"no wrinkles on the inside"
by dean adams
Longtime motorcycle enthusiast and
writer Gordon Jennings died yesterday at age 69. Jennings was a former
editor of Cycle magazine, and known the world over for his concise, no-nonsense
writing style and opinions. Jennings died after a battle with cancer.
Jennings is best known as the former
editor of Cycle magazine, a position he held for many years, He worked
at the magazine on and off for twenty years and was a prolific writer,
stating that he'd written "a million" stories. He, and several others at
the time really started to test motorcycles in a fashion others could understand,
with hard data.
Jennings authored the 1973 book (The)
Two-Stroke Tuner's Handbook, which is considered one of the best layman's
resource materials for two-stroke engines; it is highly sought after by
collectors and tuners alike.
Jennings had a natural love for all
things mechanical. He raced motorcycles, flew planes, raced cars and more
often than not wrote about those experiences in Cycle, Car and Driver and
in other magazines. Throughout his career he was the technical editor at
Road and Track, the editor of Car and Driver, the editor at Cycle and also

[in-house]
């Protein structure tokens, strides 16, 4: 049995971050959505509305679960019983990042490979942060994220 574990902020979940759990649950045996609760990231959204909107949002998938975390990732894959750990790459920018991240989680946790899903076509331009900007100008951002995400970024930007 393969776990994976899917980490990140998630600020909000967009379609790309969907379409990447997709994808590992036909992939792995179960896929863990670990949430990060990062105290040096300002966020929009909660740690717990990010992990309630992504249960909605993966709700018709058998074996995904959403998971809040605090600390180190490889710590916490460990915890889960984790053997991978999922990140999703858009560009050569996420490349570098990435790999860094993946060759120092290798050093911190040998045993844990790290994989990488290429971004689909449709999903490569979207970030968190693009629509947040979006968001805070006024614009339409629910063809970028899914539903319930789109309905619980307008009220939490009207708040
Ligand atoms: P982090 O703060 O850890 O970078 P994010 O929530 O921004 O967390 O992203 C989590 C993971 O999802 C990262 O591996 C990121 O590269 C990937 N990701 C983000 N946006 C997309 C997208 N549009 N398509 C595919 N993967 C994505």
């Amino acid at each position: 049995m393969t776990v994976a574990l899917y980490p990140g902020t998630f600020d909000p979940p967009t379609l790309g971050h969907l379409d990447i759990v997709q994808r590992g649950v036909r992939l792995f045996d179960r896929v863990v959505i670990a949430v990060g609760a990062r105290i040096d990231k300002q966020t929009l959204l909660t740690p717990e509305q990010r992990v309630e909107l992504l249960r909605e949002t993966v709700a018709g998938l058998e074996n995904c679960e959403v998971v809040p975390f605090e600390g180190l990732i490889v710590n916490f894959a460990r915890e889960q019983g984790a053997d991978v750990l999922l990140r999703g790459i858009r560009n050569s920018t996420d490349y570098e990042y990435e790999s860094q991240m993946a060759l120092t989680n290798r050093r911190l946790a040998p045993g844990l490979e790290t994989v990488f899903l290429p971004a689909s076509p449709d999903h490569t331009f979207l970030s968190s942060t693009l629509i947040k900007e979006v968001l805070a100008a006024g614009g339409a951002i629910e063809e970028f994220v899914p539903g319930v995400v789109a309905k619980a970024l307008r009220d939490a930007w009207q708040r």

the technical editor at Cycle. His experience led him to be an expert witness
after he left publishing. Jennings never attended college.
It's not generally known or acknowledged,
but Jennings was a pioneer of motorsports in the electronic media. In the
very early 1990s Jennings and a group of notable colleagues (Steve Anderson,
Kevin Cameron, etc.) started Wheelbase, a subscription based electronic
magazine for motorcycle and car enthusiasts. It was essentially what we
know know as a web site, produced before the majority of the world was
aware the Internet existed. The project stopped in the mid-1990s.
Most recently he wrote a monthly
column for Motorcyclist magazine.
Jennings wrote in the mid 1990s to
a man who expressed to him his wish to be a writer, wondering what elements
were needed to become one:
"On my 50th birthday, now long behind
me, friends presented a cake that said, "Against all odds," which probably
summed up my life fairly well. When you've been reported dead, twice, and
none of your friends thought it necessary to check to see if the news was
true, you have to figure you have been strolling a little close to the
edge. Let me offer you some comfort about the accretion of years: If you
live a long time and pay attention, you'll know a whole bunch of useful
things; and you'll find, in time, that old go-fast guys have no wrinkles
on the inside."
His funeral is today.
POLICY | HOME | RETURN
1997, 1998, 1999, 2000 Hardscrabble Media